Another recent event involves a person…a friend…whom I feel is frequently trying to manipulate me (and others) into doing various things.  If a tag showed up under this person’s name when you introduced them, lately I feel it would be: “Donna*: Always Wanting Something from You.” (*Names changed to protect the living.)  This is one of those different faces of conflict..the conflict that arises in you to which the other person may very well be entirely ignorant.  To raise or not to raise?  That is the question.  And even this is different for every person, in every situation.  There is no hard and fast rule.

Historically, in my life, I have been a conflict raiser.  If something was wrong, you were going to know about it, and truthfully, because I wanted to fix the issue that I was having trouble dealing with so that we could all go on living happily and peacefully, and not (generally) because I wanted to be able to complain to you about your faults.  I clearly have not always done this successfully, but it was my goal 90% of the time.  The other 10%, I admit, amounts to something akin to verbal abuse as a way to satisfy my feelings of injustice.  I’m not proud of that, but I am going for full disclosure here.  I have tried to come to a level of moderation in this, because I felt that I was becoming, myself, defensive and imperious…not who I want to be.  Accepting the injustices done to you, after all, was a trait carried by Jesus to a level that most of us will never even understand.  And what I call “injustices” are generally so petty, that I would be ashamed to face the Lord and tell him about the level of wrath that was kindled because of some minor inconvenience.  Hebrews 10 discusses the new Christians having faithfully and joyfully accepted the stealing of their property as well as many public punishments and reproaches.  How foolish are most of my complaints?

However, interpersonal issues are real, and must still be dealt with.  In this particular scenario, I realized today that I was allowing someone else’s expectations of what I should do cause me to feel pressured, guilted, and often, in the end, forced to do something I didn’t want to do.  And that is on ME.  Not them.  Someone else’s expectations do not have the ability to force me into those actions.  Boundaries, people.  Simple boundaries.  The expectations are theirs, but I get to decide what I will do with them.  If saying, “No,” and disappointing or angering someone is the result, then so be it. I don’t have to get mad, I just have to not do things I don’t want.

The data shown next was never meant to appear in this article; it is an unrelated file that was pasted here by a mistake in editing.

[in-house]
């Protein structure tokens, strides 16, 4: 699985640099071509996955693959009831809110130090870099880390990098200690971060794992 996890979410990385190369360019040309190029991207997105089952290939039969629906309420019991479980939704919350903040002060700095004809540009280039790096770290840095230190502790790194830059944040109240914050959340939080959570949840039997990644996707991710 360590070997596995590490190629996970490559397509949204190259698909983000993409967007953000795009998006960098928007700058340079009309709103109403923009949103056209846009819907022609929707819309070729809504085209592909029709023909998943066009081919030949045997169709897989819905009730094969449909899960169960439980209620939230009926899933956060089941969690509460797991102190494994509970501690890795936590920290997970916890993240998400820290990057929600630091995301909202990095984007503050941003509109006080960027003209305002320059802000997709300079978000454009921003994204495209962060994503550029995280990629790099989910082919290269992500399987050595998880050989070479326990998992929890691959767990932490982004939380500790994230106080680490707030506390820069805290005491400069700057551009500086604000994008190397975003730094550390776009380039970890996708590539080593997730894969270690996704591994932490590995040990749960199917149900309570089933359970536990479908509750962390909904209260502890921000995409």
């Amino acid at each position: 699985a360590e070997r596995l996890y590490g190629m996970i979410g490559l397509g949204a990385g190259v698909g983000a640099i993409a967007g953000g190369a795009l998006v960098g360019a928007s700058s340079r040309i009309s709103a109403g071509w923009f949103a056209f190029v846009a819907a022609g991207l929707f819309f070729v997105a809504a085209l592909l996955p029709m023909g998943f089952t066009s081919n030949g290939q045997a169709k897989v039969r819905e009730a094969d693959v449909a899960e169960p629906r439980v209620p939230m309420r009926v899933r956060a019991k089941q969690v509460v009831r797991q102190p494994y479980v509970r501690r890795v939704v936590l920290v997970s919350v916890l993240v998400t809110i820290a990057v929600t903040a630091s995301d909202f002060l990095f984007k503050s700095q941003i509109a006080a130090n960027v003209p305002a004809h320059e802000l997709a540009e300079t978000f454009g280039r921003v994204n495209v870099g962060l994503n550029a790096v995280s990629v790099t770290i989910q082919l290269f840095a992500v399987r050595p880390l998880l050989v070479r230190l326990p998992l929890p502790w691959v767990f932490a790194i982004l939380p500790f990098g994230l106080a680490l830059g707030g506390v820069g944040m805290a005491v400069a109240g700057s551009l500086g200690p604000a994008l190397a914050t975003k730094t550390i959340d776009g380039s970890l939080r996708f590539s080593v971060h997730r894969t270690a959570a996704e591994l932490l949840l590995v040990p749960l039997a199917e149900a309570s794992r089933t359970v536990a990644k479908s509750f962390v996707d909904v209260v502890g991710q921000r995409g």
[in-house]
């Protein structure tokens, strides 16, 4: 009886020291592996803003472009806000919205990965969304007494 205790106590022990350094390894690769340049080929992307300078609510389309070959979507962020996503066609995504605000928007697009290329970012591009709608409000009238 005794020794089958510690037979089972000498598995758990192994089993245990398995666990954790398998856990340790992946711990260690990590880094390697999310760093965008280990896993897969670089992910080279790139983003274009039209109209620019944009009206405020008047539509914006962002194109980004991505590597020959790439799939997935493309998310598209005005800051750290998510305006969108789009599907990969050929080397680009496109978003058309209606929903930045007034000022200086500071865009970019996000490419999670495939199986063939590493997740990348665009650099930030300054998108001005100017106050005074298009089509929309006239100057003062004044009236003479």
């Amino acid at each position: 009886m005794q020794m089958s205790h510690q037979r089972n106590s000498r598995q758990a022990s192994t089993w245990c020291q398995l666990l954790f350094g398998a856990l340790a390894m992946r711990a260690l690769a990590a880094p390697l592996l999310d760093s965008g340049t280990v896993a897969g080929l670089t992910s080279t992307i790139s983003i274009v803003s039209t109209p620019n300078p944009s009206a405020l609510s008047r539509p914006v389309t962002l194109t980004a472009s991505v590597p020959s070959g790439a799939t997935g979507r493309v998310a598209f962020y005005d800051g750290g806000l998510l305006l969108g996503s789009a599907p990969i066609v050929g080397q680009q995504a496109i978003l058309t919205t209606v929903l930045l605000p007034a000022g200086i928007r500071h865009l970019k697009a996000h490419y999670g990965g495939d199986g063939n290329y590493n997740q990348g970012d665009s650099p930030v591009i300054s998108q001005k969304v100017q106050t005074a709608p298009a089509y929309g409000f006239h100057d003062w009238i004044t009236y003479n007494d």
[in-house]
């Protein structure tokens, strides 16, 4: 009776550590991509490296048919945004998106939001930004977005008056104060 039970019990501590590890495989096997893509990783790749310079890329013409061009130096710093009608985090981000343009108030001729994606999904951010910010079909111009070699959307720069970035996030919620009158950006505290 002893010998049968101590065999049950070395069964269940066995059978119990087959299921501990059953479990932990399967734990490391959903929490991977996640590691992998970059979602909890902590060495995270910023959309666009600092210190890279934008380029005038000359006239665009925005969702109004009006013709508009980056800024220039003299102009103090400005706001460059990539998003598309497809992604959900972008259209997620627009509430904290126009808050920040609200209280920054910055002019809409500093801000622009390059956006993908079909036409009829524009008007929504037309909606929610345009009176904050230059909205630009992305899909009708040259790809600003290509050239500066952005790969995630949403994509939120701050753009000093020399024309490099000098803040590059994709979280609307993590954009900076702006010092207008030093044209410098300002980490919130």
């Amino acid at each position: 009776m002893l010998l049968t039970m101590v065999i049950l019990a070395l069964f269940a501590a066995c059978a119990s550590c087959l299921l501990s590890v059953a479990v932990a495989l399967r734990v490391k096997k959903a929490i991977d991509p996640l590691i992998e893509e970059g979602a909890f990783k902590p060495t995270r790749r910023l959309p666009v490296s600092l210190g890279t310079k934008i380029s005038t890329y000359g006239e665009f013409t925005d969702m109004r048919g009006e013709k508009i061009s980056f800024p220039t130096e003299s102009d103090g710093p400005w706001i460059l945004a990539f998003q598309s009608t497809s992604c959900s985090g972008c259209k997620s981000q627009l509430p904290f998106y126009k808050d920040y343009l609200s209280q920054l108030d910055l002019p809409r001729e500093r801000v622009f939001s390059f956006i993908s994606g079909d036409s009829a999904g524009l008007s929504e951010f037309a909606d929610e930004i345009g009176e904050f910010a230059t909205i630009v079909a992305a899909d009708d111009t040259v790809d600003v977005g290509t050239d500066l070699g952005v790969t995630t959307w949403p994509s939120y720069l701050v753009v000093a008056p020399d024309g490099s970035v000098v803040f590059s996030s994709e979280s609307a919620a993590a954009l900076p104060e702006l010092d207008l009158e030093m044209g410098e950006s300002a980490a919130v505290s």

The last face of conflict I’m going to talk about is on the flip side: when you think someone has internal conflict involving you, but instead of trying to resolve it, they just disappear.  The disappearing is usually when you begin thinking they have said internal conflict involving you, because I’m not talking acquaintances here.  I’m talking about people you’ve been through stuff with, people you opened your soul to…friends you thought would be around forever.  And then suddenly, they’re gone.  As an introvert (I’ve been reading a lot of books about introversion), I don’t make close friends easily, nor take them lightly.  So, the sudden absence of those people with no explanation (or in some cases, just inadequate platitudes) becomes something close to, if not an actual, traumatic event.  The lack of information creates a world where anything terrible they could have thought of you becomes a possible truth, playing and re-playing the chart-topping broken records of self-accusation and self-doubt, whatever those might be for you: “Am I boring? Too serious?  Too intense in friendship?  Critical?  Judgmental? Negative?”  And then, because you want to feel OK, you run to the other extreme and start considering good traits that maybe they just couldn’t handle in you:  “I’m probably too honest or too spiritual.”  The problem is that you don’t believe any of them. You feel that there must be some glaring flaw deep down in your soul that you’ve never even considered and you will never know, because no one will be honest or brave enough to expose it to you.  And by “you,” I mean me.

This one, I don’t have an answer for.  I’ve been trying to figure it out for years.  How do you learn from mistakes you don’t know you’ve made?  On days I am putting my confidence in the Lord (as I should always do) and not basing my emotional stability on my own capabilities and persona, I can look at this philosophically, distance myself from it, and realize that whatever flaws I have, Jesus is well aware of them and loves me anyway.  And that if those people were still needed in my life, God would’ve left them there.  But on days when my conflict unresolution obsessive-compulsive disorder rears its head and I am focused on my faults and downfalls, my broken record still plays the top ten, and sometimes throws some new ones in there, too.

This is a tough post for me.  I usually won’t let myself say anything until I’ve got it mostly figured out.  I bet that there are some folks out there, though, who are further along in figuring this out than I am, so maybe I’ll get the chance to learn a few things.

Different and Confused

This world is hard.  We all know that, though some to greater extents.  But sometimes things happen that just make you look at that fact…look at it square in the face as if it were a person.  They hit you in such a way on a certain day that you want them to change your life, to change your heart, to change you forever and not just to pass you by with a glance, but you WANT to look at them that way in order to be forced to acknowledge them.